Do you want the embarrassing truth or do you want me to doctor it into something that sounds better?  The truth of the matter is I love playing in the mirror and because of my love of Robin Hood, I envisioned this tough young woman who only pretended to be a man, her pseudonym doing much to protect her identity.  I began putting together the scene, and I decided that this needed to come alive for real.  As for what Marian looks like, she resembles a cross between my mom and sister, and Julia Ormond was as close as I could find.  (Besides, she was Guinevere in First Knight.  I adore that movie).

So she’s Robin Hood, basically.  What makes her go out and rob from the rich to give to the poor?

More than anything it was her upbringing.  Her father seemed to forget that she was a girl and she was allowed to run wild, much to her mother’s dismay.  She had always had a mind of her own and her father encouraged her in her independence, eventually actually giving in to teaching her swordplay.  Her parents were also very intent upon keeping Nottingham a safe and fair place, and when they were killed and the sheriff of Derbyshire took over, Marian got to see first-hand what tyranny and an iron fist do and it angered her.  Never one to sit on the sidelines, she decides to do something about it.

Does she have Merry Men?

She meets (actually, she’s kidnapped and manages to make them let her free) a ragtag group of outlaws.  At first they were planning on ransoming, then killing her, but as she proves herself to be of their ideals they begin to trust her.  They consist of John and his son Guinson, Haelen, Jeffrey and Barric.


(John Little).


(Guinson Little, the baby of the group).


(Closest thing to Haelen I could find).

allen a dale, robin hood bbc. (joe armstrong) my fav!

(Jeffrey.  I couldn’t resist, okay?)

Cross between John and Barric.

(This is the closest I could find to Barric).

If Marian lived in the modern day, what genre of music would she like?

Hm.  Probably more musical theater stuff.  Something not too pop, not too classical.  And she would love the power ballads.  But Sondheim would take some getting used to.

What’s something she admires about herself?

Her tenacity.  She’s very headstrong and when she puts her mind to something, she never gives up.

Is there something she regrets?  What is it?

Her overall regret is accepting Magar’s invitation for her to stay in Derbyshire.  She now isn’t allowed to leave and when she attempts to regain some of her freedoms he punishes her through hurting others.

Is she a talker or a listener?

A bit of both.  She very carefully watches everything around her and speaks to cover up the fact that she’s ingesting as must information as she can.  She paints herself as a proper lady.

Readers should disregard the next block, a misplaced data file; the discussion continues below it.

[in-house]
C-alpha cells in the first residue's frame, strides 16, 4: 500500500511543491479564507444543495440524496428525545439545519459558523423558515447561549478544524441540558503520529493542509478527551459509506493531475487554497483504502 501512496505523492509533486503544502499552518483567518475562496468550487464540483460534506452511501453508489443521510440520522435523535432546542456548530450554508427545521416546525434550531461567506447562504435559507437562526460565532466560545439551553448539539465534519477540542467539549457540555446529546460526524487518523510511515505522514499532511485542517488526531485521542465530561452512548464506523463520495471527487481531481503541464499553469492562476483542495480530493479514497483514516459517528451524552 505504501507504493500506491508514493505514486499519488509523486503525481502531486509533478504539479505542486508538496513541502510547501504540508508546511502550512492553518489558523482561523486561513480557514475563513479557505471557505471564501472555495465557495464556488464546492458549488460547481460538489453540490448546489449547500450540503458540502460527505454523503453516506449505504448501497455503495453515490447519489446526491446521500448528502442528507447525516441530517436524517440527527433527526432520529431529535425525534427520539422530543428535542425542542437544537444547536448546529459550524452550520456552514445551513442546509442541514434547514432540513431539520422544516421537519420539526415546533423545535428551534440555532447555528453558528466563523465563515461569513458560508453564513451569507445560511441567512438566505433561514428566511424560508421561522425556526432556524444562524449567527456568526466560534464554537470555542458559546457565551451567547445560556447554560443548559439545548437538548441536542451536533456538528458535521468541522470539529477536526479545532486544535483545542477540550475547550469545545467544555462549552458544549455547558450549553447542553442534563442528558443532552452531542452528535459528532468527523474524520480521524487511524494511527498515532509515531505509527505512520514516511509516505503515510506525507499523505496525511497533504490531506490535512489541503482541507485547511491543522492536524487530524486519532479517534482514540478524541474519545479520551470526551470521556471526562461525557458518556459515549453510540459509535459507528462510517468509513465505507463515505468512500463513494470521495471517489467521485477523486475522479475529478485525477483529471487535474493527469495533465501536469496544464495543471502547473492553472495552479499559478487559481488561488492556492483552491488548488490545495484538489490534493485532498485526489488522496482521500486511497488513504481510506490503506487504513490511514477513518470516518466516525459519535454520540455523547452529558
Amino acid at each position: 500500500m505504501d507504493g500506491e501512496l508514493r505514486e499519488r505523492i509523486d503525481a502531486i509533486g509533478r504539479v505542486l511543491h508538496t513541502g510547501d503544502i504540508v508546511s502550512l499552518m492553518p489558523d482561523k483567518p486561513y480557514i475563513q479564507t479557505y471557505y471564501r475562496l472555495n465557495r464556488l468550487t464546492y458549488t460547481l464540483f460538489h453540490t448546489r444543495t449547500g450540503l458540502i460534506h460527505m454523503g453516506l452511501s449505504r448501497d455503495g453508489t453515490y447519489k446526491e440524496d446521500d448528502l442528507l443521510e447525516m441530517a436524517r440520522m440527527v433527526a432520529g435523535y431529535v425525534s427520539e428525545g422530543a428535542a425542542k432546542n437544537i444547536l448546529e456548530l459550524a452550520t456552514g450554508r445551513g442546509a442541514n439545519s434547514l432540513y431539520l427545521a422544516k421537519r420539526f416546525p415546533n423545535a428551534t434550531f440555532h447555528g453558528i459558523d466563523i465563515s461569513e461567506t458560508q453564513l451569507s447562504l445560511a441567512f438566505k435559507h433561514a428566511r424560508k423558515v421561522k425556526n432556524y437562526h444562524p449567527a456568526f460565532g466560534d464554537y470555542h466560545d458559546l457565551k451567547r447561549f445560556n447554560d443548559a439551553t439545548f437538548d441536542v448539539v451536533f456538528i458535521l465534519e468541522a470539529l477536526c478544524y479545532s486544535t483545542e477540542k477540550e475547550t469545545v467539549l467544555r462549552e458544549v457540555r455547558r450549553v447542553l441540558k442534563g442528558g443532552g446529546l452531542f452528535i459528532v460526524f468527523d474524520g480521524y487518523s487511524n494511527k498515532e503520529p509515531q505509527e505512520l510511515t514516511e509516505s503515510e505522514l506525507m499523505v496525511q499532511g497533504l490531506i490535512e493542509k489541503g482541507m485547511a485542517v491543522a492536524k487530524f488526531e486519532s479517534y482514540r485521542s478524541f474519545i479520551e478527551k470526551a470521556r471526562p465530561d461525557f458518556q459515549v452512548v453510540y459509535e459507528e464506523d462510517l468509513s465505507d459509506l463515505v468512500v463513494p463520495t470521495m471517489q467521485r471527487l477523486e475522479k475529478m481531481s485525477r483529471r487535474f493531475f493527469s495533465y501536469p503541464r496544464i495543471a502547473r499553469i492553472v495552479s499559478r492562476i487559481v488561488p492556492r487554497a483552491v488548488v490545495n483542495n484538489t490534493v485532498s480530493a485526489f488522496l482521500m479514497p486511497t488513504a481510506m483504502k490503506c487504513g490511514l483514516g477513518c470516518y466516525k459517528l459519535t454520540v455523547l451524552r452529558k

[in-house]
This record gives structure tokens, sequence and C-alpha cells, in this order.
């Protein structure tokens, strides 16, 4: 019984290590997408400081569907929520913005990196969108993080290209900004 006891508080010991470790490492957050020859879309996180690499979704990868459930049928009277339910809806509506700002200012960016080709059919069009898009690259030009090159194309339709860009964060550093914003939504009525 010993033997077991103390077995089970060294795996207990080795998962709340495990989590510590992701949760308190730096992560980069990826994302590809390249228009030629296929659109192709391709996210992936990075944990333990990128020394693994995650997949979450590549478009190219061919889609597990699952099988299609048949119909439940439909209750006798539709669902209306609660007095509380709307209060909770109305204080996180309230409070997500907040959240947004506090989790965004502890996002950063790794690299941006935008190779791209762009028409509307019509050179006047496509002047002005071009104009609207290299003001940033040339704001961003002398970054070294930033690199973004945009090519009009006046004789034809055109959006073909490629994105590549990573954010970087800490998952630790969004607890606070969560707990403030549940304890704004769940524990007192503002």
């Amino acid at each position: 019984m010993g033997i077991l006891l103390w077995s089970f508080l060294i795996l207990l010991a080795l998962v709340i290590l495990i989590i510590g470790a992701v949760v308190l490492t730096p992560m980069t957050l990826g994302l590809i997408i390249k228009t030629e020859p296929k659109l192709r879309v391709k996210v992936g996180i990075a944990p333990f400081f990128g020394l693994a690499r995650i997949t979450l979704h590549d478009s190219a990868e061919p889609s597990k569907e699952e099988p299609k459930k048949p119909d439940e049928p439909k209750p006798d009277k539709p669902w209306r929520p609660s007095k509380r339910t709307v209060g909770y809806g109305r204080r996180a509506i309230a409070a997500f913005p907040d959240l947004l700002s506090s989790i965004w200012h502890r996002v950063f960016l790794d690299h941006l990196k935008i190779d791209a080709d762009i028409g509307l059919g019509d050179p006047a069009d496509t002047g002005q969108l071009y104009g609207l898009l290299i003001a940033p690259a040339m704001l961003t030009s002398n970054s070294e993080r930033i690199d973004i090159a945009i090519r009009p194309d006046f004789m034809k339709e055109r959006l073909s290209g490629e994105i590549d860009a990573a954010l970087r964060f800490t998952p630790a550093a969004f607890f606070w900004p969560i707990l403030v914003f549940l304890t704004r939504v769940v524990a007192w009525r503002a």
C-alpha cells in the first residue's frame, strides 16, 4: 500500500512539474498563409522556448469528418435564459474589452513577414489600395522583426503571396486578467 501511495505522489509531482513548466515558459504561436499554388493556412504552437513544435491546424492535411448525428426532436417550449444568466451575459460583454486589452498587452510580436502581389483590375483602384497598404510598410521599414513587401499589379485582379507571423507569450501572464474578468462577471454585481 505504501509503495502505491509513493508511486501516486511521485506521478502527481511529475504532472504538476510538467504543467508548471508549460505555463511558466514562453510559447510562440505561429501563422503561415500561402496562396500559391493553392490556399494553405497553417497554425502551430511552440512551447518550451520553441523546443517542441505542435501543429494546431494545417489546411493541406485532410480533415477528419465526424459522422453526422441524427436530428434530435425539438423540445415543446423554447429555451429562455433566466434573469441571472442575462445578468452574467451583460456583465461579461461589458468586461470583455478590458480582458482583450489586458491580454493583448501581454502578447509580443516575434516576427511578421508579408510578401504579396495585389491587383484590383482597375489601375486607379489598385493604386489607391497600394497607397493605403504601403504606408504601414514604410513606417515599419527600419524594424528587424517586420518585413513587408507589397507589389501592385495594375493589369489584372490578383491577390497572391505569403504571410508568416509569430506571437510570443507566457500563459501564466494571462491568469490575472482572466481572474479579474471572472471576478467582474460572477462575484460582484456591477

What does she struggle with?

Her temper is one of her greatest vices.  It’s often gotten her into trouble and now that she’s playing a dangerous game she has to keep a tighter leash on it lest it get her into trouble.  She also speaks her mind without thinking of the consequences — it’s another thing she’s having to keep in check.

How does she handle those she dislikes?

Probably not as well as she should.  She likes to escape, citing certain duties as a means to leave.  With Magar, she has to act submissive and it angers her.  He knows she hates him, but they’re both aware that she can do nothing about it.  So when Marian becomes Robin Hood, she makes it a personal goal to make him suffer as best she can.

If she lived in the modern day, what would she do?

She would probably be in college getting a degree in law or something.  To quote Bela from Yokai Ningen Bem, “when [she] decides [she] likes some[thing] [she’s] serious about it.”  She probably would apply herself to her studies until she accomplished her goal, and she would probably have a close group of friends who shared her drive and opinions.

How would she feel about Disney’s Merida?

In a lot of ways I think she would relate, seeing as neither of them want to get married, both prefer spending time outdoors with weapons and doing daredevil things, but she would disapprove of Merida’s treatment of her mother.  And she would probably think the bear thing was really weird, seeing as she doesn’t know she’s come in contact with magic yet.

What was she like as a child?

Basically like she is now but with less inhibitions.  Her mother constantly worried about where she was and what she was doing, and there have been several instances where she’s broken either a bone or something belonging to a neighbor in her wild escapades.  She now knows how to behave like a lady, even if she’s pretty grudging about it.